A: Most likely, the insect in question is not your run-of-the-mill bothersome bug, but more precisely, the eye gnat.
“An eye gnat is like a tiny house fly that has spongy mouthparts and laps up its food source, which is mucus,” says eye gnat expert James Bethke, Floriculture and Nursery Farm Advisor at the University of California Cooperative Extension San Diego.
Eye gnats (Hippelates spp.) are actually small flies—about 1/16 to 1/8 inch in length—with clear wings. Their bodies range from shiny black to dull gray, with yellow, orange, or dark brown and orange legs. Eye gnats are prevalent in the South, and they have been reported to cause problems along the Border States from California to Florida and as far north as North Carolina.1 In the Southwest, eye gnats are primarily restricted to the arid desert regions of California and Arizona.
Although eye gnats are non-biting insects, the adult females are strongly attracted to moisture around the eyes and nose of humans and animals. In mid-summer, large numbers of eye gnats persistently hover around the face, causing considerable annoyance.1 They swarm around the head and dart at the eyes, mouth, nose or wounds of humans and other animals. If brushed off, they quickly return.
Female eye gnats get protein for egg production from exposed mucous or sebaceous secretions, pus and blood of humans or animals. They do not pierce the skin of the host to obtain this material; rather, they scrape at the skin with large, curved spurs on their hind legs to produce a pool of mucous material for soaking up with their spongy mouthparts.1
Although they are primarily an annoyance, eye gnats can spread disease organisms that cause acute bacterial conjunctivitis (pink eye), anaplasmosis, and bovine mastitis.1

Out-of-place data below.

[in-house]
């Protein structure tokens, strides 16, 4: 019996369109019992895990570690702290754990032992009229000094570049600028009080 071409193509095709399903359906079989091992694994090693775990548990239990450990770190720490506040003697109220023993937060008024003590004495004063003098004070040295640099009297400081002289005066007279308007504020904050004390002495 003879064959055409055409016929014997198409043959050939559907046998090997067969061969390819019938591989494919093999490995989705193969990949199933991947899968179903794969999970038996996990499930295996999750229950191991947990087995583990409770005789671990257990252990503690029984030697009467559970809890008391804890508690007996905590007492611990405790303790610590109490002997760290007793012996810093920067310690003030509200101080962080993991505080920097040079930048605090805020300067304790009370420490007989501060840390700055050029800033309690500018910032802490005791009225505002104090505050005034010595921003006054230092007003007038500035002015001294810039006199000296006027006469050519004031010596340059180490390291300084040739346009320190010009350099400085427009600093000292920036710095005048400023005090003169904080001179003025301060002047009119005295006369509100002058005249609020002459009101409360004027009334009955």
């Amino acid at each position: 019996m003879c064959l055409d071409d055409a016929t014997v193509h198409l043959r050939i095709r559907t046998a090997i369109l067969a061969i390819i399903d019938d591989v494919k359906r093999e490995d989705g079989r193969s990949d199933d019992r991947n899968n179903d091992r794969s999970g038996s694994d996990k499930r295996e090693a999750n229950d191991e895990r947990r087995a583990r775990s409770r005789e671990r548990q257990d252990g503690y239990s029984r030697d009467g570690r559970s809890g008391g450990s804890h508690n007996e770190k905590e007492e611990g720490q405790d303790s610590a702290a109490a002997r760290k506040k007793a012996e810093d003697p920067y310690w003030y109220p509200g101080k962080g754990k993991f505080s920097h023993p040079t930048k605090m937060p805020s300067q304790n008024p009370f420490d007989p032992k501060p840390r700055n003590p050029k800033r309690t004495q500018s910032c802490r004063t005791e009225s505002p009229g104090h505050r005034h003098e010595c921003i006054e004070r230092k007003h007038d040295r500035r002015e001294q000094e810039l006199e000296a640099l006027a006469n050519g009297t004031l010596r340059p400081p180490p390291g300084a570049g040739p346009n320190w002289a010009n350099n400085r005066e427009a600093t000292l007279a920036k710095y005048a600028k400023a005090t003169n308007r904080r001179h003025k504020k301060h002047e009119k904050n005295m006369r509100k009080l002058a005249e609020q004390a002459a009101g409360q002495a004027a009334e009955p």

Part of Mr. Bethke’s recent study, the Jacumba Eye Gnat Research Project, looked into whether eye gnats can indeed cause infection. “The cases I have seen in our study area can be explained by other sources of infection and cannot be directly correlated with eye gnats,” Mr. Bethke says.
Optometrists who have treated this condition agree.
“I have always treated this as an inflammatory condition,” says Alabama optometrist Ernie Bowling. “I don't recall seeing any infections from this, as most patients have irrigated their eyes before they ever make it to the office. ”
Adds San Diego optometrist Brian Chou, "Eye gnats seem to be more a nuisance than a vector of serious eye disease.” Still, studies have implicated eye gnats as a potential vector for bacterial conjunctivitis, he adds.2,3
In late summer of 1981, a widespread outbreak of acute bacterial conjunctivitis occurred in southeast Georgia, affecting primarily grade-school children.3 This outbreak was similar to previously described seasonal conjunctivitis in the South.3 As suggested in earlier studies, the eye gnat may serve as a mechanical vehicle in the transmission of the suspected causative agent, a possible Haemophilus species.3 The 1981 Georgia outbreak illustrated that "gnat sore eyes" are not obsolete and apparently can occur unpredictably during warm months in the Southern states. Physicians and other health care workers should be aware of the unique clinical and epidemiologic features of this acute seasonal conjunctivitis, the study concluded.
Q: How should I treat "gnat sore eyes"?
A: In cases of bacterial conjunctivitis, the clinician can prescribe topical antibiotics to reduce its contagiousness and facilitate resolution, and if significant inflammation is also present, an antibiotic-corticosteroid combination is appropriate, Dr. Chou says.
“Fortunately, most eye irritation following exposure to eye gnats is mild, self-limiting, and resolves without special intervention,” Dr. Chou says. “In these more common situations, reassurance and frequent artificial tears can suffice."
For Dr. Bowling, treatment depends on the presentation. Typically, Dr. Bowling treats the affected eye with Lotemax (loteprednol etabonate, Bausch + Lomb) q.i.d. He also recommends an over-the-counter antihistamine like Benadryl (diphenhydramine, Johnson & Johnson) if the edema is severe, in addition to cold compresses. “Fortunately, the presentation resolves rather quickly,” Dr. Bowling says.
1. Pest Notes; County of San Diego; Department of Agriculture, Weights and Measures. August 2004.
2. Payne WJ Jr, Cole JR Jr, Snoddy EL, Seibold HR. The eye gnat Hippelates pusio as a vector of bacterial conjunctivitis using rabbits as an animal model. J Med Entomol. 1977 Jan 31;13(4-5):599-603.
3. Buehler JW, Holloway JT, Goodman RA, Sikes RK. Gnat sore eyes: seasonal, acute conjunctivitis in a southern state. South Med J. 1983 May;76(5):587-9.